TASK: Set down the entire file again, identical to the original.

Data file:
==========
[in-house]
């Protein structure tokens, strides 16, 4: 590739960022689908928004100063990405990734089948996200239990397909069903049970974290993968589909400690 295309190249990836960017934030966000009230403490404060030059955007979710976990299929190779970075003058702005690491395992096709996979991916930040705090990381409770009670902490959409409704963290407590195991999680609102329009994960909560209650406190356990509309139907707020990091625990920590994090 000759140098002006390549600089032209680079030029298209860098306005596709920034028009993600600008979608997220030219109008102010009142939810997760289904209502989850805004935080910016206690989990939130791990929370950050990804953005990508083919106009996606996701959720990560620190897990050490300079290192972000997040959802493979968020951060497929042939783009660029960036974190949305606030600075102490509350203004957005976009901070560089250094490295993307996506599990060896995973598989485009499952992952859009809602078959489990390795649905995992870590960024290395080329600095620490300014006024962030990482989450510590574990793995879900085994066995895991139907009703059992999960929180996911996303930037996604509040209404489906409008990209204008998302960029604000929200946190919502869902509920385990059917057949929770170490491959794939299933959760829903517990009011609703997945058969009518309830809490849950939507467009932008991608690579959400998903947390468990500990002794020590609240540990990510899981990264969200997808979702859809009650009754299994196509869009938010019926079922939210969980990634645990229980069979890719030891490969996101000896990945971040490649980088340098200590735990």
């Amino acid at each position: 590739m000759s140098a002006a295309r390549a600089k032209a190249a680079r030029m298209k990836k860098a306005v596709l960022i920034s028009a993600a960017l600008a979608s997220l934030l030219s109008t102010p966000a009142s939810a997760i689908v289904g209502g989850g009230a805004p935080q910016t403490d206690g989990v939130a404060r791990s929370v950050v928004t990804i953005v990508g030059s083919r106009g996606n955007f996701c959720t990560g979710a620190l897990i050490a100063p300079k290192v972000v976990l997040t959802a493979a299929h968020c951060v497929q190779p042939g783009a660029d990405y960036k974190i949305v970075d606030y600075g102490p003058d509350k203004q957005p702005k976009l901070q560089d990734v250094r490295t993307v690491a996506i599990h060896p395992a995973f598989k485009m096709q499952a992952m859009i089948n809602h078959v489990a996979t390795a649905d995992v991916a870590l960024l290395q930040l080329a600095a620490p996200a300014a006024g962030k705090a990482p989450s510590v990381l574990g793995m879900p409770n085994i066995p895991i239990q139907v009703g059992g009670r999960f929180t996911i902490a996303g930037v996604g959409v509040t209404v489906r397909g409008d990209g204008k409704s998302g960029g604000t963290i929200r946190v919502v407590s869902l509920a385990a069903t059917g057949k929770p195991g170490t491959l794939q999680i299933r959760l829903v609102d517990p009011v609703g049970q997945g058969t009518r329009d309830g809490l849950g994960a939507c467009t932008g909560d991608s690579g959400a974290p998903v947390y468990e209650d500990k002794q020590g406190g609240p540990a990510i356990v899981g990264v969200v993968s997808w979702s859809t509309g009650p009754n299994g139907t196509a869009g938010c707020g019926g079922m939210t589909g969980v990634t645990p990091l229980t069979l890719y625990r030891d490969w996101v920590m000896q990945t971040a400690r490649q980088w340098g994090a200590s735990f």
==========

[in-house]
């Protein structure tokens, strides 16, 4: 590739960022689908928004100063990405990734089948996200239990397909069903049970974290993968589909400690 295309190249990836960017934030966000009230403490404060030059955007979710976990299929190779970075003058702005690491395992096709996979991916930040705090990381409770009670902490959409409704963290407590195991999680609102329009994960909560209650406190356990509309139907707020990091625990920590994090 000759140098002006390549600089032209680079030029298209860098306005596709920034028009993600600008979608997220030219109008102010009142939810997760289904209502989850805004935080910016206690989990939130791990929370950050990804953005990508083919106009996606996701959720990560620190897990050490300079290192972000997040959802493979968020951060497929042939783009660029960036974190949305606030600075102490509350203004957005976009901070560089250094490295993307996506599990060896995973598989485009499952992952859009809602078959489990390795649905995992870590960024290395080329600095620490300014006024962030990482989450510590574990793995879900085994066995895991139907009703059992999960929180996911996303930037996604509040209404489906409008990209204008998302960029604000929200946190919502869902509920385990059917057949929770170490491959794939299933959760829903517990009011609703997945058969009518309830809490849950939507467009932008991608690579959400998903947390468990500990002794020590609240540990990510899981990264969200997808979702859809009650009754299994196509869009938010019926079922939210969980990634645990229980069979890719030891490969996101000896990945971040490649980088340098200590735990």
């Amino acid at each position: 590739m000759s140098a002006a295309r390549a600089k032209a190249a680079r030029m298209k990836k860098a306005v596709l960022i920034s028009a993600a960017l600008a979608s997220l934030l030219s109008t102010p966000a009142s939810a997760i689908v289904g209502g989850g009230a805004p935080q910016t403490d206690g989990v939130a404060r791990s929370v950050v928004t990804i953005v990508g030059s083919r106009g996606n955007f996701c959720t990560g979710a620190l897990i050490a100063p300079k290192v972000v976990l997040t959802a493979a299929h968020c951060v497929q190779p042939g783009a660029d990405y960036k974190i949305v970075d606030y600075g102490p003058d509350k203004q957005p702005k976009l901070q560089d990734v250094r490295t993307v690491a996506i599990h060896p395992a995973f598989k485009m096709q499952a992952m859009i089948n809602h078959v489990a996979t390795a649905d995992v991916a870590l960024l290395q930040l080329a600095a620490p996200a300014a006024g962030k705090a990482p989450s510590v990381l574990g793995m879900p409770n085994i066995p895991i239990q139907v009703g059992g009670r999960f929180t996911i902490a996303g930037v996604g959409v509040t209404v489906r397909g409008d990209g204008k409704s998302g960029g604000t963290i929200r946190v919502v407590s869902l509920a385990a069903t059917g057949k929770p195991g170490t491959l794939q999680i299933r959760l829903v609102d517990p009011v609703g049970q997945g058969t009518r329009d309830g809490l849950g994960a939507c467009t932008g909560d991608s690579g959400a974290p998903v947390y468990e209650d500990k002794q020590g406190g609240p540990a990510i356990v899981g990264v969200v993968s997808w979702s859809t509309g009650p009754n299994g139907t196509a869009g938010c707020g019926g079922m939210t589909g969980v990634t645990p990091l229980t069979l890719y625990r030891d490969w996101v920590m000896q990945t971040a400690r490649q980088w340098g994090a200590s735990f």